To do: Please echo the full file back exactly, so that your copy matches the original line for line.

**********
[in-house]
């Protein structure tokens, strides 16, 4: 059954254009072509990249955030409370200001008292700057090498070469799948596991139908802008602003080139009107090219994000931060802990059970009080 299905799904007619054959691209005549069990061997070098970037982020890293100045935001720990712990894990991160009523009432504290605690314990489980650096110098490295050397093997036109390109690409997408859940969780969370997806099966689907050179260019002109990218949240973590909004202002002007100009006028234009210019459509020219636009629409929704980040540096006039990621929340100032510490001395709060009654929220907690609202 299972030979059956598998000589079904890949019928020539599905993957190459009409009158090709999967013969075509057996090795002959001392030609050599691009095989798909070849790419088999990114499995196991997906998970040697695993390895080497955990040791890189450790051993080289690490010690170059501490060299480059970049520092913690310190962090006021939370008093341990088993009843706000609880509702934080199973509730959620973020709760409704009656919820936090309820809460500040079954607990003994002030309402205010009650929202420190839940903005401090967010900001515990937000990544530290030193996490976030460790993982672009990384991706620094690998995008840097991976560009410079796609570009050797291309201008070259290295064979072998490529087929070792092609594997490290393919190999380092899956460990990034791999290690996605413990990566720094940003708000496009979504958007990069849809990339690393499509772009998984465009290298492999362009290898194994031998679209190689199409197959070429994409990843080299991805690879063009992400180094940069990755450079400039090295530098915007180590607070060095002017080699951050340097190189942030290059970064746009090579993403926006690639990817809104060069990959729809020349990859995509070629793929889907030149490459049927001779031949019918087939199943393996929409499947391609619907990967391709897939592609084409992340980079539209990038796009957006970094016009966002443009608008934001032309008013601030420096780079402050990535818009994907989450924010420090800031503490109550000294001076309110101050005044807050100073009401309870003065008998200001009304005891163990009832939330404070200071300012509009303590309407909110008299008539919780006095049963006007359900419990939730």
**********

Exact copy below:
[in-house]
């Protein structure tokens, strides 16, 4: 059954254009072509990249955030409370200001008292700057090498070469799948596991139908802008602003080139009107090219994000931060802990059970009080 299905799904007619054959691209005549069990061997070098970037982020890293100045935001720990712990894990991160009523009432504290605690314990489980650096110098490295050397093997036109390109690409997408859940969780969370997806099966689907050179260019002109990218949240973590909004202002002007100009006028234009210019459509020219636009629409929704980040540096006039990621929340100032510490001395709060009654929220907690609202 299972030979059956598998000589079904890949019928020539599905993957190459009409009158090709999967013969075509057996090795002959001392030609050599691009095989798909070849790419088999990114499995196991997906998970040697695993390895080497955990040791890189450790051993080289690490010690170059501490060299480059970049520092913690310190962090006021939370008093341990088993009843706000609880509702934080199973509730959620973020709760409704009656919820936090309820809460500040079954607990003994002030309402205010009650929202420190839940903005401090967010900001515990937000990544530290030193996490976030460790993982672009990384991706620094690998995008840097991976560009410079796609570009050797291309201008070259290295064979072998490529087929070792092609594997490290393919190999380092899956460990990034791999290690996605413990990566720094940003708000496009979504958007990069849809990339690393499509772009998984465009290298492999362009290898194994031998679209190689199409197959070429994409990843080299991805690879063009992400180094940069990755450079400039090295530098915007180590607070060095002017080699951050340097190189942030290059970064746009090579993403926006690639990817809104060069990959729809020349990859995509070629793929889907030149490459049927001779031949019918087939199943393996929409499947391609619907990967391709897939592609084409992340980079539209990038796009957006970094016009966002443009608008934001032309008013601030420096780079402050990535818009994907989450924010420090800031503490109550000294001076309110101050005044807050100073009401309870003065008998200001009304005891163990009832939330404070200071300012509009303590309407909110008299008539919780006095049963006007359900419990939730």